A review of Raju J Das, Marxist Class Theory for a Skeptical World (Haymarket, 2018), £43.99
This book, by Raju Das, is among the most important works on Marxist class theory to appear in recent decades.1 As the title suggests, Das offers a defence of one of the most unfashionable propositions on the left: that the working class is a potentially emancipatory subject that can challenge capitalism by virtue of its distinct position within the social relations of the system.
Furthermore, this is a classical Marxist work—basing itself on the writings of Karl Marx and Friedrich Engels, along with those authors who continued and developed the revolutionary tradition they inaugurated. Lenin and Leon Trotsky are among those extensively cited here; indeed, unusually for a book on class, Das argues that “a Marxism without the Lenin legacy is an utterly impoverished Marxism”.2 It is, in other words, a work that, with a few exceptions discussed below, stands in a tradition close to that of this journal.
But for all its great strengths, and even though it tends to avoid needlessly obscure language, this is not always the most approachable book. It weighs in at 684 pages and it is tenacious, at times encyclopaedic, in exploring the issues it tackles. It also begins, rather than with a statement of Das’s own position, with a number of valuable but fairly tough chapters setting out and criticising two post-Marxist approaches to class. The first is analytical Marxist class theory and here Das focuses almost exclusively on Erik Olin Wright’s work.3 Wright offers an account of class that borrows elements of Marx’s account but dismisses his distinctive method of analysis, preferring the techniques of mainstream social science. Rather than focussing on the process of exploitation in the workplace, Wright ends up offering a series of different bases for exploitation depending on the ownership of different kinds of asset by different groups—not simply capitalist property, but also skills and “organisational” assets possessed by managers. The result is a criss-crossing series of class divisions, in which the price of a more concrete exploration of class is to lose the classical Marxist conception of exploitation of wage labour as a central relationship of the capitalist system.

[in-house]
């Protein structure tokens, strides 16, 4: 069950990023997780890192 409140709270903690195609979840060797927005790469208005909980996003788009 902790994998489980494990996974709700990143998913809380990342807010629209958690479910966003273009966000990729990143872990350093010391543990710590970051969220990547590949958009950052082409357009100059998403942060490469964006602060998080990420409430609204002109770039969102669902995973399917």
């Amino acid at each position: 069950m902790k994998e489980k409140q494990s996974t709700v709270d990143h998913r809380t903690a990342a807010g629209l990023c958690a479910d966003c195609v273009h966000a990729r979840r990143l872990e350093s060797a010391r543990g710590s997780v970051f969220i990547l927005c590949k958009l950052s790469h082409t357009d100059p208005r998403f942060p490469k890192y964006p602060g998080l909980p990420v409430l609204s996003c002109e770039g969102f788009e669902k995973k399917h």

The second challenge to the classical approach is what Das calls anti-essentialist Marxism, and here he focuses on the work of J K Gibson-Graham,4 along with Stephen Resnick and Richard Wolff. These approaches adopt a post-structuralist account in which class is just one of a number of equally relevant power relationships shaping people’s lives. These authors took up the concept of “over-determination”, initially imported into Marxism by the French philosopher Louis Althusser to downplay the notion that there was a fundamental contradiction within capitalist society that could explain social change. Within anti-essentialist Marxism, Das argues, this is taken further, with class theory seen simply as a discourse competing with other, equally valid, ways of conceiving society. As Gibson-Graham put it:
We “think” the existence of class and of particular class processes by initially presuming over-determination rather than by positing a necessary or privileged association between exploitation and some set of social processes (such as control over the labour process or consciousness or struggle or ownership, to rename the familiar few).5